Paul Byron‘s two goals and an assist propelled the Canadiens to a 5-1 win over the Penguins in Pittsburgh Saturday night.

The Canadiens finish their opening road trip of the season with three of a possible four points.

Each of the Canadiens lines contributed at least a goal. Gallagher, Armia and Hudon also scored. The Canadiens outshot Pittsburgh 29-22.


The Canadiens have always been noted for their speed. This version of the team has made teams that have their own speed look slow.

Team speed accounted for four of the five goals, two of them by the original speedster Paul Byron. But the early success is not only based on speed but quickness. Pittsburgh could find no solution for the way the Canadiens’ puck movement from their own end and through the neutral zone. Once again the most improved player in that department is Mike Reilly who has found a way to channel his speed under the new coaching system.


How often in recent years have we seen the Canadiens try to sit on a comfortable lead and find themselves in a struggle at game’s end. Pittsburgh came from behind to win in all three meetings last season. With a 4-1 lead after two periods, this version of the team wasn’t about to go into prevent mode. They closed it out by outshooting the Penguins 14-3 in the third period.


We’re all surprised at how quickly Jesperi Kotkaniemi has picked things up in his first month on this side of the Atlantic.

He had another good night that included two excellent chances to record his first NHL goal.

One thing missing in his game was faceoffs (he won 1 of 7 vs. Toronto). So after regular practice in Pittsburgh Friday

Tomas Plekanec, Phillip Danault and Andrew Shaw held a special faceoff schooling session with him. Result – Kotkiemi won 6 of 9 faceoffs against the Penguins.


We’ve gone through two whole seasons of trying to place the square peg (Galchenyuk & Drouin) in the round centre ice hole.   So one could be forgiven for treating the Max Domi conversion to centre with skepticism.

This one seems to be working.  Domi’s all out speed and effort behind the net including a diving poke pass set up Byron’s second goal. In two games he has shown more playmaking ability at centre than the two years of Galchenyuk and Drouin combined.

If you haven’t noticed, all three of his points to date are primary assists.


Conventional wisdom said, considering the radical off-season changes, Carey Price was going to have to stand on his head if the Canadiens were going win any games at all. Carey gave up just one goal in the game and had to deal with a couple of tense moments in the game and a couple of goalposts.  His biggest moment came with five seconds remaining in the second period when he stopped Bryan Rust on a breakaway with the score 4-1.  But all things considered it wasn’t a really difficult night for him.   Price stopped only three shots in the third period.   Notable stat:  Price made 21 saves in the game. His defence blocked 22 shots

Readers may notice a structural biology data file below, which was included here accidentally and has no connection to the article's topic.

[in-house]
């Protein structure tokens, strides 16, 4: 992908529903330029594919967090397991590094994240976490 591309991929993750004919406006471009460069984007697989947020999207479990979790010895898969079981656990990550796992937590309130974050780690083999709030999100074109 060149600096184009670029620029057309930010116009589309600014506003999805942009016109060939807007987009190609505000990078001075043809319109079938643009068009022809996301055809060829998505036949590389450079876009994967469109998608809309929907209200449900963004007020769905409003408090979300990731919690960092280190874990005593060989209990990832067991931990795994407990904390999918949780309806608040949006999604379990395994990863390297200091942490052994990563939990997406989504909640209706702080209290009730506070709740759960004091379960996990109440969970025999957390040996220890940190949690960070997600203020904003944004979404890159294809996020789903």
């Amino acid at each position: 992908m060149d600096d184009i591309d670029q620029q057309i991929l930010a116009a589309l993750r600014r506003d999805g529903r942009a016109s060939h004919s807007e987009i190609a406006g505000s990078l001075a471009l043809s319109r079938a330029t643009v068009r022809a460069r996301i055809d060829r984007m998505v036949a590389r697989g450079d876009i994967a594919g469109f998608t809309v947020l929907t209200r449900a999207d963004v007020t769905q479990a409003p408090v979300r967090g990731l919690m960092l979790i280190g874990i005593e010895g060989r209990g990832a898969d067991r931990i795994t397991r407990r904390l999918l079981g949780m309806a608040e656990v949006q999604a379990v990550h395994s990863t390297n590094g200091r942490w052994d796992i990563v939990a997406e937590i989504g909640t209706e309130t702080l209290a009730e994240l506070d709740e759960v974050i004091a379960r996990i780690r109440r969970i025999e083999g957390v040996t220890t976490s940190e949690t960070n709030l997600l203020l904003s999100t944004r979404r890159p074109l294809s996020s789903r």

There are two key stats often quoted by the advanced statistics crowd;  Corsi and Fenwick numbers.

They told vastly different stories in this game. The Corsi possession numbers had the Penguins leading the 54.32% to 45.68. The Fenwicks told a completely different story with the Canadiens controlling the offence 54.39% to 45.61. The difference is blocked shots. Fenwicks take the blocked shots out of the equation because they consider blocking a shot a skill not a random event. In this game the Canadiens blocked 22 shots; the Penguins blocked only 7. Thereby hangs the difference.  Only four of the Canadiens eighteen skaters failed to block a shot.


It’s hard after a team effort like this one to dwell on the negative but what about Jonathan Drouin?  For the second straight game he was a non-factor or more bluntly put, he was a negative factor. In his first shift he made a sloppy pass across his own blue line that was picked off and could have led to an early game-changing disaster. It wasn’t the only time in the game where his play was lackadaisical.

And he has to get over his days in Halifax where he could stick handle through an entire team and score. It just doesn’t happen in today’s NHL. Drouin was one of only two Canadiens forwards who didn’t register a shot on goal.


O’Reilly led the Canadiens in ice time at 22:27. Tomas Tatar led with five shots on goal. Noah Juulsen had five hits. Benn, O’Reilly and Byron recorded three blocked shots each.


The Canadiens chartered home after the game. They’ll wait five days until their home opener next Thursday against the Los Angeles Kings. The Penguins will get another shot at the Canadiens next Saturday at the Bell Centre.